II. Some simple reminders for trainers about general economics, market economies and management
Economics is an essential component of human activity. It covers those occupations that men and women undertake in order to provide for their material needs. Economics is also the science that studies and explains this activity, defines the laws governing it and provides guidance for the men and women who have to make decisions, i.e. choices.
Material needs may be:
- tangible assets: food, houses to live in and bicycles to move about by, machines and equipment to enable these needs to be met;
- services: financial (banks and insurance companies), education and training (schools and training centres), health care (dispensaries, doctors and hospitals), transportation, repair and maintenance and leisure services.
Trade, the supplying of goods to meet demand, is one of the most important services.
Economic activity in some developing countries still consists mainly of supplying material goods to meet basic needs - food for home consumption, for instance. Such economies would be called agriculture-based or primary economies, but even here, trade is playing an increasingly important and dynamic role.
Also, even though economics is defined as the area of human activities geared to meeting material needs, it in fact touches upon all human activities, including non-economic ones such as art, culture and sport, as they require economic support or have a bearing on economic activities.
In times gone by, people lived "closed circuit" existences, producing and consuming what they produced. They obtained the goods they did not produce through the barter system, e.g. they would exchange a chicken for salt or cereals for milk. This was the economy of the closed society.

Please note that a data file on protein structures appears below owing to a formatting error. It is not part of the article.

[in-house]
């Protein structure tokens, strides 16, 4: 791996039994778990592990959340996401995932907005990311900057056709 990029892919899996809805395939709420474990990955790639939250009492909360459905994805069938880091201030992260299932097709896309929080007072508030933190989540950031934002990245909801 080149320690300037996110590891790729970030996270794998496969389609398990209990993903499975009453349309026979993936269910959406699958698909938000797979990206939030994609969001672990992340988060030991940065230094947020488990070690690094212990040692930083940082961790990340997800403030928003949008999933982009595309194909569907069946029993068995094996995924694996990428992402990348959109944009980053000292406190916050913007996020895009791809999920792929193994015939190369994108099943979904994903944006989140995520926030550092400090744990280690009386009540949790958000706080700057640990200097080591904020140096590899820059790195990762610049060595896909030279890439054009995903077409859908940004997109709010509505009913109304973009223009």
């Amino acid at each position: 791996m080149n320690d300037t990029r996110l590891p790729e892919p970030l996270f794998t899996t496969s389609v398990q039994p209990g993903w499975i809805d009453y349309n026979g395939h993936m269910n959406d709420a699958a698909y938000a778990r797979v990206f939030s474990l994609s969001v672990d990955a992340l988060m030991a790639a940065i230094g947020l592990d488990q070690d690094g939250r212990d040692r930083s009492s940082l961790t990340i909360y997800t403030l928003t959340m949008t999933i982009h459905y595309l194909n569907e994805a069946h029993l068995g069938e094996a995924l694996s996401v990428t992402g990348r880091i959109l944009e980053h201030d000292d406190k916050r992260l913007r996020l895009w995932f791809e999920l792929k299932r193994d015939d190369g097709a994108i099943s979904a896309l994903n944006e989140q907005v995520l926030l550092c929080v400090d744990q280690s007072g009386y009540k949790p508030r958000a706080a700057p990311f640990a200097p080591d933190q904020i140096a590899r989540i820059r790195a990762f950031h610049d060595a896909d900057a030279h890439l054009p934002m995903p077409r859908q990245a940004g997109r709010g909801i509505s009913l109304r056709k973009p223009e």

Nowadays, division of labour and trade exist even in the countryside; people sell to others what they produce and purchase from others what they consume. Economic activity has developed into a trading network where people are doubly dependent on each other: to meet their needs and dispose of their goods. Production and consumption are separate activities, but sustained by distribution and marketing. No longer can a peasant exchange his chicken for aspirin, or obtain a bicycle in exchange for two or three sheep.
All economic activities have a monetary value: for goods, this is called the price; for human work, the salary or return; for services, tariffs or charges; and for capital, rates of interest. Whatever the name, they are, in fact, always prices.
Price setting involves complex factors, the most important of which is the supply and demand situation of any given product: when the supply of a good or service is limited but demand is high (an unusual situation) the price rises; when supply is up and demand down, the price falls.
Farmers, school teachers, traders, industrialists and craftsmen are all economic operators: they produce goods or offer services, and consume both.
All economic operators are interdependent: between producers and consumers there is a system for circulating and distributing goods and services. More especially, there is a marketing system.
Goods and services have a price, which is dependent mainly on supply and demand.
The production - circulation - distribution complex is known as the market economy